Incidence and Severity of Acute Cellular Rejection in Recipients Undergoing Adult Living Donor or Deceased Donor Liver Transplantation


  • This is publication number 11 of the Adult-to-Adult Living Donor Liver Transplantation Cohort Study.

* Corresponding author: Abraham Shaked,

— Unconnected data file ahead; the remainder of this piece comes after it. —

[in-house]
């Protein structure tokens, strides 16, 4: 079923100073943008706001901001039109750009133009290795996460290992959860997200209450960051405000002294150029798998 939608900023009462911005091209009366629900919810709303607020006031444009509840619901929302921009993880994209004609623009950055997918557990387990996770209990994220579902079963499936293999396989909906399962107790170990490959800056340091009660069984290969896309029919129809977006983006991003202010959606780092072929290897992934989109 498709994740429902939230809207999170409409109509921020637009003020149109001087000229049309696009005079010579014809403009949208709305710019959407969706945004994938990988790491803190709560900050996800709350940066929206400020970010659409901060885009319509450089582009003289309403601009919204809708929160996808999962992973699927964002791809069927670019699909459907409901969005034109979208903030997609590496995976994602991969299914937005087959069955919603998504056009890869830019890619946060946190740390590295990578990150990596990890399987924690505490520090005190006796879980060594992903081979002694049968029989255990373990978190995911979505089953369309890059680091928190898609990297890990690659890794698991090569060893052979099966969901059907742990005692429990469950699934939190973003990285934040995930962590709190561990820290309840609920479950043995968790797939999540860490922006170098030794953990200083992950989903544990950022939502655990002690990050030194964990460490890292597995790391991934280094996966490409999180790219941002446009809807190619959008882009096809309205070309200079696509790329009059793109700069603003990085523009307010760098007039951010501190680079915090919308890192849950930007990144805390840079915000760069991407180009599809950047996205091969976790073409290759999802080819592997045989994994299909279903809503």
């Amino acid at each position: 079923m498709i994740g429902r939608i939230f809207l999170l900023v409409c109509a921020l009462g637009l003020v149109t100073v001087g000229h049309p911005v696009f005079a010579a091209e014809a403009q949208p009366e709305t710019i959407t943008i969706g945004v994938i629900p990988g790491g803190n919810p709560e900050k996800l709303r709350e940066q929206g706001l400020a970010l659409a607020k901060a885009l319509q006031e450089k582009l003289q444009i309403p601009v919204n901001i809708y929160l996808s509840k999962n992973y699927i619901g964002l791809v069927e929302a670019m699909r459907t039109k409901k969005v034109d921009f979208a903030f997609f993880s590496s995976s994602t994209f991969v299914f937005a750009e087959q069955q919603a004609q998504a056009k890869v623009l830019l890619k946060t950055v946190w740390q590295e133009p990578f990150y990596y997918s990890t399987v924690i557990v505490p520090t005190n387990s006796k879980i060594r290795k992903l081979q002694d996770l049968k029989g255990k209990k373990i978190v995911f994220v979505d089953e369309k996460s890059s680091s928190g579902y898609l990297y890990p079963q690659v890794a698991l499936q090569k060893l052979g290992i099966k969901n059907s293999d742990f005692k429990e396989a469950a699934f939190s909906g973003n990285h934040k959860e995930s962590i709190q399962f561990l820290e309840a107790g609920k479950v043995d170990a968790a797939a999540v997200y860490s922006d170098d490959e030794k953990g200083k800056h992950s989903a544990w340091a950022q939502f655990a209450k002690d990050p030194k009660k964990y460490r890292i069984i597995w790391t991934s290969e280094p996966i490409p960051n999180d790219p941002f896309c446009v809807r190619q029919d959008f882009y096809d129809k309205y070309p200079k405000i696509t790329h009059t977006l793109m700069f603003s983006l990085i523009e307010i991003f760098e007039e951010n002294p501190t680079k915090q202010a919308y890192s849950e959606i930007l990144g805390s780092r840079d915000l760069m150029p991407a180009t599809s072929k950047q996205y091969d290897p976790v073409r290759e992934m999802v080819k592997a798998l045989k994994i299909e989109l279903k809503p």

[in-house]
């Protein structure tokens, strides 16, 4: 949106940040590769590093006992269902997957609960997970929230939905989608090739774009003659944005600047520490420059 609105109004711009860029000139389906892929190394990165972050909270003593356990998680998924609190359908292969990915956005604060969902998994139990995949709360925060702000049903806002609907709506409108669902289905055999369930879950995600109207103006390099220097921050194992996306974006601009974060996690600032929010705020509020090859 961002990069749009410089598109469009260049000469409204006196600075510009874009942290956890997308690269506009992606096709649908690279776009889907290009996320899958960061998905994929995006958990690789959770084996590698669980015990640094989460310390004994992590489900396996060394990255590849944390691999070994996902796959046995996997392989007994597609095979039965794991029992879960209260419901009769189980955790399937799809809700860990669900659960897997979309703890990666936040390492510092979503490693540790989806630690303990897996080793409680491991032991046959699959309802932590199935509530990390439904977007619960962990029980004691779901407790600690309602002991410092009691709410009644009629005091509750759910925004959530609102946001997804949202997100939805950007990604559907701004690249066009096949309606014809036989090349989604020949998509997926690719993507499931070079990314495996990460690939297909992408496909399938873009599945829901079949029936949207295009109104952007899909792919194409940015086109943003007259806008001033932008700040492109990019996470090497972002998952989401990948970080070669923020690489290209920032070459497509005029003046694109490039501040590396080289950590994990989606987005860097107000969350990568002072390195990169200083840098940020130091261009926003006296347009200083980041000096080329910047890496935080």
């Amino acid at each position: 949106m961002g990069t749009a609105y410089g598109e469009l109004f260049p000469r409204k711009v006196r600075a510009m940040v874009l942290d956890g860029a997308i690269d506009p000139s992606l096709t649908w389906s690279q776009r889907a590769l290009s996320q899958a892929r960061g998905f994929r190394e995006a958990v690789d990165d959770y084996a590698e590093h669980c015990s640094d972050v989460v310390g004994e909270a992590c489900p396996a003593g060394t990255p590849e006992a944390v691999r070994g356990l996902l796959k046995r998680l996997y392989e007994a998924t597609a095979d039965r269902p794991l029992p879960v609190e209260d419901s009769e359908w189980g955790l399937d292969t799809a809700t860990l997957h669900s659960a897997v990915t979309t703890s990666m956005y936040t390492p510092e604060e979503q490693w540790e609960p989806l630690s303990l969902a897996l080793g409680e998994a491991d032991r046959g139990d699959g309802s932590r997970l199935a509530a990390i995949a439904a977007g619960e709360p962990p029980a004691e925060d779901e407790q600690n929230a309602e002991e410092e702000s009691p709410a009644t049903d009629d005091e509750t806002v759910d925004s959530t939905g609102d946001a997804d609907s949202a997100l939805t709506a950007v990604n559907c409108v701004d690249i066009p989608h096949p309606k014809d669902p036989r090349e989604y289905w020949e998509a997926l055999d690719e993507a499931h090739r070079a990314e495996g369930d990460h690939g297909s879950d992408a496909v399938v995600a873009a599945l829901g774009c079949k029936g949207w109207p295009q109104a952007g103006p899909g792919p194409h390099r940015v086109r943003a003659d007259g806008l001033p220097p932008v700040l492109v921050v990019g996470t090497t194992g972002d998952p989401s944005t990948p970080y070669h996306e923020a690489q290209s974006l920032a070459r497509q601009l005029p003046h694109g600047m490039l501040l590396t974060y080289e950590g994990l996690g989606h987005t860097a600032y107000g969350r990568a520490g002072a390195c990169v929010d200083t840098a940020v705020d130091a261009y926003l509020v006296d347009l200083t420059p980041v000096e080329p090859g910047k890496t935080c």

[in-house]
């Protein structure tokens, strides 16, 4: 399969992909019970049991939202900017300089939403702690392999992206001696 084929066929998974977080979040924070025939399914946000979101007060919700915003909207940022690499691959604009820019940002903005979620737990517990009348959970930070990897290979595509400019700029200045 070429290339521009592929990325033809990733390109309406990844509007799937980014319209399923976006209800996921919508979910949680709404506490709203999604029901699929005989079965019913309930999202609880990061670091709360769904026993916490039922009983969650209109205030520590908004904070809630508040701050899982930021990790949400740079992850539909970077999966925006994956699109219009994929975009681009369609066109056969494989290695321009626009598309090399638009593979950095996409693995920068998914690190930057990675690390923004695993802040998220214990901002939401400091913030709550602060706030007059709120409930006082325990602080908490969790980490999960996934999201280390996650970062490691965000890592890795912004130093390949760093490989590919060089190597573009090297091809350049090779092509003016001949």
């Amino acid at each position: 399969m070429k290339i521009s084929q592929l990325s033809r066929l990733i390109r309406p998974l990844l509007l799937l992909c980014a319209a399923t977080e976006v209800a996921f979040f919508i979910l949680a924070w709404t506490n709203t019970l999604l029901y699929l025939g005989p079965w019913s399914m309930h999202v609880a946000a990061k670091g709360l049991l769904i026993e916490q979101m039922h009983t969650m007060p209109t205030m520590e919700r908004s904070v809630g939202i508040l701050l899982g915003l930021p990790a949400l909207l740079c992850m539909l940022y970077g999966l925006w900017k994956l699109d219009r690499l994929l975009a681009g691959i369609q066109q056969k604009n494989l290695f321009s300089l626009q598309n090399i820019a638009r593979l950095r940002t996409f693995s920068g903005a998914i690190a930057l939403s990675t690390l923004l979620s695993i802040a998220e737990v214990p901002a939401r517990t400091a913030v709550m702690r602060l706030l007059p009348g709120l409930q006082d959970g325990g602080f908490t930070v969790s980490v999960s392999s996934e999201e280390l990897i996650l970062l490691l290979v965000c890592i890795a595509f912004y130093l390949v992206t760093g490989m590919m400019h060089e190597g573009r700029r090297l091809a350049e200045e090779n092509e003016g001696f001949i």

Living donor liver transplantation (LDLT) may have better immunological outcomes compared to deceased donor liver transplantation (DDLT). The aim of this study was to analyze the incidence of acute cellular rejection (ACR) after LDLT and DDLT. Data from the adult-to-adult living donor liver transplantation (A2ALL) retrospective cohort study on 593 liver transplants done between May 1998 and March 2004 were studied (380 LDLT; 213 DDLT). Median LDLT and DDLT follow-up was 778 and 713 days, respectively. Rates of clinically treated and biopsy-proven ACR were compared. There were 174 (46%) LDLT and 80 (38%) DDLT recipients with ≥1 clinically treated episodes of ACR, whereas 103 (27%) LDLT and 58 (27%) DDLT recipients had ≥1 biopsy-proven ACR episode. A higher proportion of LDLT recipients had clinically treated ACR (p = 0.052), but this difference was largely attributable to one center. There were similar proportions of biopsy-proven rejection (p = 0.97) and graft loss due to rejection (p = 0.16). Longer cold ischemia time was associated with a higher rate of ACR in both groups despite much shorter median cold ischemia time in LDLT. These data do not show an immunological advantage for LDLT, and therefore do not support the application of unique posttransplant immunosuppression protocols for LDLT recipients.